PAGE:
Noise Reduction in New Windows Can Help Create a Quieter Home
Do you ever just sit on your couch and listen to what’s going on around you? Have you noticed a constant hum outside or do noises from traffic or dogs barking seem louder than they should? Your windows could be letting in more noise than you think. By replacing your windows, you can experience significant noise reduction, especially if you live on a busy street or an active neighborhood where everyone seems to always be mowing their lawn.
Minimizing the noise you hear could be as easy as replacing your windows. Here are some things to keep in mind.
Did you know the frame you select for your new windows makes a big difference on noise infiltration or reduction? Older windows typically feature wooden frames that crack or rot over time, leading to gaps where sound can seep through. Modern windows features vinyl or fiberglass frames that keep external noises outside where they belong.
If your existing windows are only single pane, it’s no wonder you hear everything that’s going on. New windows come with double or even triple panes, which contains the noise twice or thrice as much. Any noise that makes it past the first pane will be stopped by the next. Single pane glass windows only consist of a thin piece of glass that separates the interior from the exterior. Not only does this allow more noise to get through, it allows energy to leak out of your home. Double pane windows will trap more sound in between panes.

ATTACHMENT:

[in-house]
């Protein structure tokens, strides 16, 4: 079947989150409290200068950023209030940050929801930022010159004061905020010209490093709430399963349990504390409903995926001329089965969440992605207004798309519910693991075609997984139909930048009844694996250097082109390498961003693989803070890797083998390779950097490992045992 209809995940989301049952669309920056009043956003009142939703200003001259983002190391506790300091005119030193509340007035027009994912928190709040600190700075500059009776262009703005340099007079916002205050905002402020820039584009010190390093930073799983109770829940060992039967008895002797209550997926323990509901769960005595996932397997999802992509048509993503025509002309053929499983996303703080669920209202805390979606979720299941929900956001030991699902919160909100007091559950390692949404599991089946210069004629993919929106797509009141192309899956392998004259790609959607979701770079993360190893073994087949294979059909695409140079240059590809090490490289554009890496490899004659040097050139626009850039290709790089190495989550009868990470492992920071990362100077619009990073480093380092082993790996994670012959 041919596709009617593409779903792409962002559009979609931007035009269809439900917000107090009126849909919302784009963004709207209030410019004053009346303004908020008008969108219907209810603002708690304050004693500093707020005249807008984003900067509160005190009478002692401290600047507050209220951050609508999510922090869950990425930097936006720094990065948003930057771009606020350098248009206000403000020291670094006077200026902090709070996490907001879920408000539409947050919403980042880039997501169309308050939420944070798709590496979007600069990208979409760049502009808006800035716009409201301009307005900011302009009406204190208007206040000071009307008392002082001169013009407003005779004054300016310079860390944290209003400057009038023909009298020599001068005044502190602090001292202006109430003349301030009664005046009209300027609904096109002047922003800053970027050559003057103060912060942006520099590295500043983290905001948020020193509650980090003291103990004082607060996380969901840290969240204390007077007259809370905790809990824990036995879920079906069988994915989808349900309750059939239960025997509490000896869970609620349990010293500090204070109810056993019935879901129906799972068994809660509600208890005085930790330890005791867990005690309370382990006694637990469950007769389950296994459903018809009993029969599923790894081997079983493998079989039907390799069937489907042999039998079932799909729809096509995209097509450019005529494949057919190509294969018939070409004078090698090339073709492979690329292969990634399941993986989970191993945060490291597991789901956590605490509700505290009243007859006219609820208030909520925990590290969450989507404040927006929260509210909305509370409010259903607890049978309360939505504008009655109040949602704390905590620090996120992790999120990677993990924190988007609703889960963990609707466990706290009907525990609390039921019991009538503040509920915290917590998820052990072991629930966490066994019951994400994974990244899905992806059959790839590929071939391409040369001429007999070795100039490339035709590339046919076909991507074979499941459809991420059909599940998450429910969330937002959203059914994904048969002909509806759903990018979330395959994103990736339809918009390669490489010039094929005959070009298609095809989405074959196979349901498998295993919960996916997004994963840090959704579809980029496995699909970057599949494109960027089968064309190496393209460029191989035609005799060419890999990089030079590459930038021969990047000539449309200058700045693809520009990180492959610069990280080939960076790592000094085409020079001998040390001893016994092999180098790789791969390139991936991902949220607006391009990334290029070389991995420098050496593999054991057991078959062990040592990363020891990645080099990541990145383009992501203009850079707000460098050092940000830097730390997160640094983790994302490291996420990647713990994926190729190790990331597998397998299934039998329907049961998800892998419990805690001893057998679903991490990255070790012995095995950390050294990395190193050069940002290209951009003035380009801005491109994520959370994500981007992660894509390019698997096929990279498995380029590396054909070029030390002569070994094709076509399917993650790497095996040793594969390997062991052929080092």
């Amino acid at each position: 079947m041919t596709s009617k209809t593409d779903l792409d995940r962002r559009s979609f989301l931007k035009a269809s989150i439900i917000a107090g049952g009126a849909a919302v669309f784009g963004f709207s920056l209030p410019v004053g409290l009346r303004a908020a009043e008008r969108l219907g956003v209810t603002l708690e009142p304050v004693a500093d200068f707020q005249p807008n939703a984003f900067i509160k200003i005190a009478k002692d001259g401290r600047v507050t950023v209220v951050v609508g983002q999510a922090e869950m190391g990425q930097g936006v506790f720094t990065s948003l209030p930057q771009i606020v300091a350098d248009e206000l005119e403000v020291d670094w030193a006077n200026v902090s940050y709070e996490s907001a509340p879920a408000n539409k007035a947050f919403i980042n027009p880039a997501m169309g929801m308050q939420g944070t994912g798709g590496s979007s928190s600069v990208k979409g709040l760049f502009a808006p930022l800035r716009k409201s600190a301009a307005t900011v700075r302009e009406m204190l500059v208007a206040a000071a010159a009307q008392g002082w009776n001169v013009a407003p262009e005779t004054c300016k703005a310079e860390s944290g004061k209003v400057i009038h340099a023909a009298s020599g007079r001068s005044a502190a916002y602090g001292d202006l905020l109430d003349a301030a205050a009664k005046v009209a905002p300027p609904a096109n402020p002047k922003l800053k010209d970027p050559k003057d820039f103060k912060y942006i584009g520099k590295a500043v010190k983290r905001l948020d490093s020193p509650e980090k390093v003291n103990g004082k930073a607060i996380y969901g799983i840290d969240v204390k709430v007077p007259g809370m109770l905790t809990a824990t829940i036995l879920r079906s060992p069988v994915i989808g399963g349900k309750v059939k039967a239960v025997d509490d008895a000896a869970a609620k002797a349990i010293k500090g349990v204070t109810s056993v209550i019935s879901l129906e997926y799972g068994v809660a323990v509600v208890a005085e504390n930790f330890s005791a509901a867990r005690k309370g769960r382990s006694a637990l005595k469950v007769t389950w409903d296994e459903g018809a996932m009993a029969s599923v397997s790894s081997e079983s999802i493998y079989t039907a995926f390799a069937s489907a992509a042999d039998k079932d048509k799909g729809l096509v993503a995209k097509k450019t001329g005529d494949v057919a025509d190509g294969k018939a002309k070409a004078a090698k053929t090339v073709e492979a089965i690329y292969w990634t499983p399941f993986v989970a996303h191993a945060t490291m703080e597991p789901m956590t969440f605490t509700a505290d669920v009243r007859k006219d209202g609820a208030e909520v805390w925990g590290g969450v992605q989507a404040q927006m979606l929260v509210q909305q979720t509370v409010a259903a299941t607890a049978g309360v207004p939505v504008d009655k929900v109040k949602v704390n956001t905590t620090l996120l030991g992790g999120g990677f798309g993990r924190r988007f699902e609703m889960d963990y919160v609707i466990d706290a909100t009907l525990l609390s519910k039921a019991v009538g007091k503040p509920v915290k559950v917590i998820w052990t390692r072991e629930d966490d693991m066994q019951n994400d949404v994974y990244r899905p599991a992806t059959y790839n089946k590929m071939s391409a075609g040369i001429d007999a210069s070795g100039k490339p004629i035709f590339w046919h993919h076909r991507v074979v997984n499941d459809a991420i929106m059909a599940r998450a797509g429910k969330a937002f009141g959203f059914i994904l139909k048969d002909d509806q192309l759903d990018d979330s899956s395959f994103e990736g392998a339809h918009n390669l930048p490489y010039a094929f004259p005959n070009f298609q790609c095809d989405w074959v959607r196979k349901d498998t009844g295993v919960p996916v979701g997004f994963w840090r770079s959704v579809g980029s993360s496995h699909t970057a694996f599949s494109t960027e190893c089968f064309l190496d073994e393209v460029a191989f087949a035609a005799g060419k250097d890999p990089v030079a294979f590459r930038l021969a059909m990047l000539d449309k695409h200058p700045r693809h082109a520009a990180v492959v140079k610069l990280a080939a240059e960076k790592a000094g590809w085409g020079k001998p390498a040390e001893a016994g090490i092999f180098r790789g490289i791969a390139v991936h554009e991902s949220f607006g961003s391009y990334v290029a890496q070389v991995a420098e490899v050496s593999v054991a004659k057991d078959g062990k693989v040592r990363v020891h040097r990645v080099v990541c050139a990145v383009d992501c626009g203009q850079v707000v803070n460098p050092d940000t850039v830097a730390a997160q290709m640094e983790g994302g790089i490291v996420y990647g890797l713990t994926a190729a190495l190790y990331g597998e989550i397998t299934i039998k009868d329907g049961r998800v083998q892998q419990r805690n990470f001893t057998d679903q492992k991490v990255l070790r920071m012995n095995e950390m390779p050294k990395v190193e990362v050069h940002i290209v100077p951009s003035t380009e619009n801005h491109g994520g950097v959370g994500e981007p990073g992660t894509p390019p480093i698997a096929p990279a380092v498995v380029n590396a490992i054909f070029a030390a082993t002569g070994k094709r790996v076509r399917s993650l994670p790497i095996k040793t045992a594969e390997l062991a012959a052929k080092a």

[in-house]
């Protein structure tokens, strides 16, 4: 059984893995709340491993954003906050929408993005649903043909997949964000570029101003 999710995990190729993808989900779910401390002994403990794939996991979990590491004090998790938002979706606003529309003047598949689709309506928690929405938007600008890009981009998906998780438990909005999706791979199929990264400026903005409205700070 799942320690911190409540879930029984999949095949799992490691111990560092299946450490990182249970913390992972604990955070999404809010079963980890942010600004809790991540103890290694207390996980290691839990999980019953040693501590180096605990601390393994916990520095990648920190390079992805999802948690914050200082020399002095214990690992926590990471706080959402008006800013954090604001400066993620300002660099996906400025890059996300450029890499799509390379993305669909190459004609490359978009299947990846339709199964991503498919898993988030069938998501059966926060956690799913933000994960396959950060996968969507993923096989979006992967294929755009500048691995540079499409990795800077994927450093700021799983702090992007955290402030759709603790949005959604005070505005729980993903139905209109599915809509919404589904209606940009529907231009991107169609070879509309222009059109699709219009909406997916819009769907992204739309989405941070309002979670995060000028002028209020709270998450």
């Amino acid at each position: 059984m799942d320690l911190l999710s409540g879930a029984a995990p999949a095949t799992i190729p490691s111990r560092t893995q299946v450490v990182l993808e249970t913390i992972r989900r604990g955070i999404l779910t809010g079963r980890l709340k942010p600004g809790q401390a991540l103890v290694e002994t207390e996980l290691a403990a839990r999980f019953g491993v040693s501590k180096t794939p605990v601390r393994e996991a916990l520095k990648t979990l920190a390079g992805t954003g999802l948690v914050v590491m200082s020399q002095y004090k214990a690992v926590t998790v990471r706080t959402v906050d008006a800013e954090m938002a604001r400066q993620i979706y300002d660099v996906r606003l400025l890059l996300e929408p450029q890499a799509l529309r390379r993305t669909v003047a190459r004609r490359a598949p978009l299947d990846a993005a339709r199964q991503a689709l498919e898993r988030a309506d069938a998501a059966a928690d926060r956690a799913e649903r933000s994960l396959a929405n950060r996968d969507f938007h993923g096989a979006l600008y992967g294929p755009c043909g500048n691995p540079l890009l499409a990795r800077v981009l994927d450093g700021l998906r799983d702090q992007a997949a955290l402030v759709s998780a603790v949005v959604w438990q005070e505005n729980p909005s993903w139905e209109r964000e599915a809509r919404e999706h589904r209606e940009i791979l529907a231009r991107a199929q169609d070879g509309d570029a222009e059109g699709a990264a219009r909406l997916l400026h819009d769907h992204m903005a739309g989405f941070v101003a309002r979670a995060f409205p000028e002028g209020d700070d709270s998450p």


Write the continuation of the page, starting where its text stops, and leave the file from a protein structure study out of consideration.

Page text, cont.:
Spacers provide a high level of insulation for better energy efficiency and noise reduction. Spacers form a seal that acts as a barrier against moisture and air. Thanks to this thermal performance and noise reduction, your replacement windows add comfort and convenience to your household.
The external materials of your home will also impact noise levels. Brick or stone will transmit less sound than stucco or vinyl siding, for example. This even applies to veneers.
Caulking and Weatherstripping
Worn-out weatherstripping and gaps at the edges of your windows can introduce outside noise to your home’s interior. If your windows are still relatively new, add caulking around doors and windows instead of replacing them. Consider acoustical caulk for optimal noise reduction.
Drapes and Shrubs
There are other things you can do to dull outside noise from infiltrating your interior space. Even when closed, windows are big transmitters of sound from the outdoors, according to Curbed. Further dull the noise by using thick drapes and curtains. You can also plant a row of dense evergreens right outside your windows.